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Ignition Interlock Devices

In California, a judge can order someone convicted of driving under the influence (DUI) to install an ignition interlock device (IID) on their vehicle. The purpose of the IID is to prevent impaired drivers from operating their vehicles. IIDs are mandatory in California DUI convictions in four counties, including Alameda County. However, starting January 1, 2019, all California DUI convictions will require an IID.

What is an Ignition Interlock Device?

An ignition interlock device (IID) acts like a breathalyzer to start up the car. The IID is installed on the car's steering column. The car will only start after the driver breathes into the device without registering the limit for their blood alcohol concentration (BAC). If the driver does not blow an alcohol-free breath into the device, the car will not start.

After the car is started, to continue driving the IID will require “rolling” samples every 5 to 15 minutes, and then about every 45 minutes. After the IID prompts these additional samples, the driver has six minutes to blow a clean breath into the device, or the failure will be reported to the court. The six-minute time frame is intended to allow the driver enough time to blow into the device, or if necessary, pull the car over to register a breath.

What DUI violations require an ignition interlock?

In California, after 1/1/19, if you are convicted of a DUI by the criminal court, an IID will be required to be installed in each vehicle you own. This includes violations of Under California Vehicle Code Section 23152, Driving Under Influence of Alcohol or Drugs. Driving under the influence causing injury may also require an IID restriction.Governor Jerry Brown signed SB-1046 into law in 2016. The law will require most people convicted of drunk driving to install ignition interlock devices beginning in 2019.

How long do I have to have an ignition interlock device after a DUI?

The amount of time required to maintain an IID may depend on the number of previous DUI violations. After January 1, 2019, a non-injury DUI may have the option of an IID for 6-months with full driving privileges, or a one-year non-IID restricted license that limits your driving to work, school, for medical appointments, and DUI treatment programs.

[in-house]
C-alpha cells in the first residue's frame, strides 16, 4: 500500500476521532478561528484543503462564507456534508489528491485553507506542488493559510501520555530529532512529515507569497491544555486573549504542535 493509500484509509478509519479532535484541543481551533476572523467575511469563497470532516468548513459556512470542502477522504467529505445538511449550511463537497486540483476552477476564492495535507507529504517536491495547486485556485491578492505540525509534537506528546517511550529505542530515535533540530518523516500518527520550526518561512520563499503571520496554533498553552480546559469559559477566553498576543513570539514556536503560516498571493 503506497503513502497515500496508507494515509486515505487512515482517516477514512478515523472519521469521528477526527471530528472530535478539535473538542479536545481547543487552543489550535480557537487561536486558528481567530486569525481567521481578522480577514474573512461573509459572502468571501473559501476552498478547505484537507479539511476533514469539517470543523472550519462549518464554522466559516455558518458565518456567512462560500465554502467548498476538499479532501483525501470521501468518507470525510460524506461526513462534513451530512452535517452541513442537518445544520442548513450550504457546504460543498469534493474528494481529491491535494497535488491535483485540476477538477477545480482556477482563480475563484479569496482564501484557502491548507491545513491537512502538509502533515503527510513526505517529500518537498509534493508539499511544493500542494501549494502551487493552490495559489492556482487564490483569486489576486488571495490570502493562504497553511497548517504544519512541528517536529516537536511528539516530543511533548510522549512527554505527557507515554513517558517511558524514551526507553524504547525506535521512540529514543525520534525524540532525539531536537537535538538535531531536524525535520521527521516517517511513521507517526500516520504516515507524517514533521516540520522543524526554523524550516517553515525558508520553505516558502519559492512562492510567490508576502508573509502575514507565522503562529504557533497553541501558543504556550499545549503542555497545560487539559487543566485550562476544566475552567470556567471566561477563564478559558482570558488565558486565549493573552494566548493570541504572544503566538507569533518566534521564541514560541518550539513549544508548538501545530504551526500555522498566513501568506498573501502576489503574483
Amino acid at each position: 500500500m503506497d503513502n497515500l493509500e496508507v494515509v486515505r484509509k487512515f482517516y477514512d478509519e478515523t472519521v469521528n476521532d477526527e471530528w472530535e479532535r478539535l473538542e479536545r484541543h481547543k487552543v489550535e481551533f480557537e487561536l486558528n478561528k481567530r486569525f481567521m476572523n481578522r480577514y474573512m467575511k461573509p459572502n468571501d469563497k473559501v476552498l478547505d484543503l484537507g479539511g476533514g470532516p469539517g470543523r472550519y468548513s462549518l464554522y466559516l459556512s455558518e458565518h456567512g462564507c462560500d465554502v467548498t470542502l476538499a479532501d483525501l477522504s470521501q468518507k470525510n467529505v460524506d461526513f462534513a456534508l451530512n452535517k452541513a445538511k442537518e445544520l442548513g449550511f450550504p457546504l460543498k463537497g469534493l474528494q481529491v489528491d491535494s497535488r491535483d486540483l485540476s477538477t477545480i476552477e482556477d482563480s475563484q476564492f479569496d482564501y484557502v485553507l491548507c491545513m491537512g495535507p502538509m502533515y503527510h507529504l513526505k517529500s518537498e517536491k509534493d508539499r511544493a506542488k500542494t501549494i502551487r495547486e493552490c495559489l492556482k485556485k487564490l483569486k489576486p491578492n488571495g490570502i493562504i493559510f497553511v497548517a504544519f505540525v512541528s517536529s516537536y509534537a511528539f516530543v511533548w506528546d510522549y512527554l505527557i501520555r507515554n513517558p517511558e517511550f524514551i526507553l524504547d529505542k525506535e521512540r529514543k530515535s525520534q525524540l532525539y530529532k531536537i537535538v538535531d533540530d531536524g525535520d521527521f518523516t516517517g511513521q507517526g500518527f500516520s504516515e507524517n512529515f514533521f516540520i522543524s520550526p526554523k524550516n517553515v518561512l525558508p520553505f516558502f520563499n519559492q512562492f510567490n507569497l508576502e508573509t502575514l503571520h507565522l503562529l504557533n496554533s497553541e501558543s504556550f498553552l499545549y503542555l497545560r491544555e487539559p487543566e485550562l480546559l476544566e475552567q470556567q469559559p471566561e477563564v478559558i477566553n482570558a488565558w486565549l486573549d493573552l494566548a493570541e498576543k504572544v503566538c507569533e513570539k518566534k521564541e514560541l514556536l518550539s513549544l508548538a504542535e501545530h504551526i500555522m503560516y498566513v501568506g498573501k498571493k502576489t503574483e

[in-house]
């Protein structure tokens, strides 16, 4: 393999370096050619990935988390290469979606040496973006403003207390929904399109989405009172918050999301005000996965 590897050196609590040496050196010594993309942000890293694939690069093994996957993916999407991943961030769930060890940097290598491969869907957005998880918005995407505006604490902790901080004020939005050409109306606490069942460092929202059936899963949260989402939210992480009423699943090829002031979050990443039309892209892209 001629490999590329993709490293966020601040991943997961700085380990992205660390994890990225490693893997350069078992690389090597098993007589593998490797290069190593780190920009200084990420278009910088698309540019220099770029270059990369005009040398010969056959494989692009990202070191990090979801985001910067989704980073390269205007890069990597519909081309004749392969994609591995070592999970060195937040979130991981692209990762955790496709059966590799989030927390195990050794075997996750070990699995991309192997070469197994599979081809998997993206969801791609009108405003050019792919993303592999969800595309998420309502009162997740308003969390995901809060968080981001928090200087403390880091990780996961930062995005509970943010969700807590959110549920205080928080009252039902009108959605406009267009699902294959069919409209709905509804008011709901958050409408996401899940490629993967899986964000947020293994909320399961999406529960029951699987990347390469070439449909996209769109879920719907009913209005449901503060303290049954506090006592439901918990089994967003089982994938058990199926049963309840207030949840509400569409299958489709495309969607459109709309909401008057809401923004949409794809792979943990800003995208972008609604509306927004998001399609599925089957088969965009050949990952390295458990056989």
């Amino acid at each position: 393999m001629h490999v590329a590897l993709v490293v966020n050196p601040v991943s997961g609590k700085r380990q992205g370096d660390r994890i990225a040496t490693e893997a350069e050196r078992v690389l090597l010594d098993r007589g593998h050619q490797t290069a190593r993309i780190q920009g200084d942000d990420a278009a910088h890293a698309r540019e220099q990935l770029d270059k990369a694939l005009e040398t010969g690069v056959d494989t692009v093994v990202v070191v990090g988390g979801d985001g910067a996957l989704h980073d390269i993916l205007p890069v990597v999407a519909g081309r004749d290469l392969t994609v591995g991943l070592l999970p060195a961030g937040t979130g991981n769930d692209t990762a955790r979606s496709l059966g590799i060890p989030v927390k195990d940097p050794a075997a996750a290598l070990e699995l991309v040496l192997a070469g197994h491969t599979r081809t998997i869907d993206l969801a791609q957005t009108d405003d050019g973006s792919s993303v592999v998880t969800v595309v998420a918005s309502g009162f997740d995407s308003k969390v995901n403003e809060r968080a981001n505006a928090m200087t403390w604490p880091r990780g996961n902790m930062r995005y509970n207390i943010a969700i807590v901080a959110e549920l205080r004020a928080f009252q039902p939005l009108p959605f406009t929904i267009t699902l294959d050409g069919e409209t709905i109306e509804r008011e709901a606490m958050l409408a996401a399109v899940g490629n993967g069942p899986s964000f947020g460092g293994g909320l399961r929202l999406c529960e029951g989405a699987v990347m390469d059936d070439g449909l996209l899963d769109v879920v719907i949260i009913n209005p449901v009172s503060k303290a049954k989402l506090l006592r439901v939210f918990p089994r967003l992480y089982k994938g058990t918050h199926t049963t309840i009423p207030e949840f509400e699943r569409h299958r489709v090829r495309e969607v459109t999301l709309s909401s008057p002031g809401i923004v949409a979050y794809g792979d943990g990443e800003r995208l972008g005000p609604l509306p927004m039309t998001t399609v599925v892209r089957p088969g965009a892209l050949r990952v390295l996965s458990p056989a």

A first DUI offense involving injury will require an IID for 6 months. A second DUI offense can require an IID for one year, a third DUI requires a 2-year IID restriction, and a fourth DUI can require an IID for three years.

An IID allows individuals to get a restricted driver's license without having to serve a suspension period after a DUI if they meet the eligibility requirements.

How does the ignition interlock device work?

The IID is installed in the vehicle, and connected to the ignition system. When starting the vehicle the driver will blow into a handheld alcohol sensor. If the fuel cell in the BAC is over a preset limit the car will not start. If the BAC is below that limit, the car will start, and continue to ask for “rolling” tests throughout the driving period. If a “rolling” test fails the BAC, the car will continue to run, but register and record a fail. The device also records any attempt to tamper with or disable the device.

Can you cheat the ignition interlock device?

The IID is designed to be used only with the driver of the vehicle. For this reason, the breath device is short to prevent another passenger from using their breath, “rolling” breaths are required, and there are penalties for failing to abide by the court's orders. Additionally, any tampering with the device will be recorded and reported to the court.

Upon notice that an individual has attempted to remove, bypass, or tamper with the ignition interlock device, the DMV will immediately reinstate the suspension of the individual's driving privileges.

Can the ignition interlock device register false positives?

Some foods or drinks may misrepresent the BAC test of the driver. Using mouthwash with an alcohol base may prevent the car from starting. Some combinations of food or cigarette smoke may prevent the device from registering a correct BAC level.

Additionally, if another person records an above-the-limit breath on the IID, the individual who had the required IID will be responsible for any positive BAC reports recorded on the device.

Who has to pay for the ignition interlock device?

The person convicted of the DUI will have to pay for the installation of the IID, and the costs of the IID. Installation may cost up to about $150, and monthly costs of approximately $2.50 per day. The individual may have to pay for the installation and cost of multiple devices if they own or drive more than one vehicle. 

Additionally, the individual is required to pay for the regular maintenance and calibration of the device. Drivers are required to have the device serviced and calibrated at least once every 60 days.

Low-income individuals with a DUI conviction may be able to apply for a program to defer some of the costs of an IID. At a minimum, an individual with an income at or below the federal poverty level is responsible for paying 10% of the IID program costs.

Experienced DUI Attorney Representation:

Lynn Gorelick has more than 37 years of DUI experience and understands the penalties involved with all DUI charges, including requiring an ignition interlock device. She understands how to approach the individual facts of each case for the greatest chance of success, keeping her clients out of jail and driving on the road. Lynn Gorelick understands you don't have to plead guilty just because you were arrested. Contact Gorelick Law Offices today.

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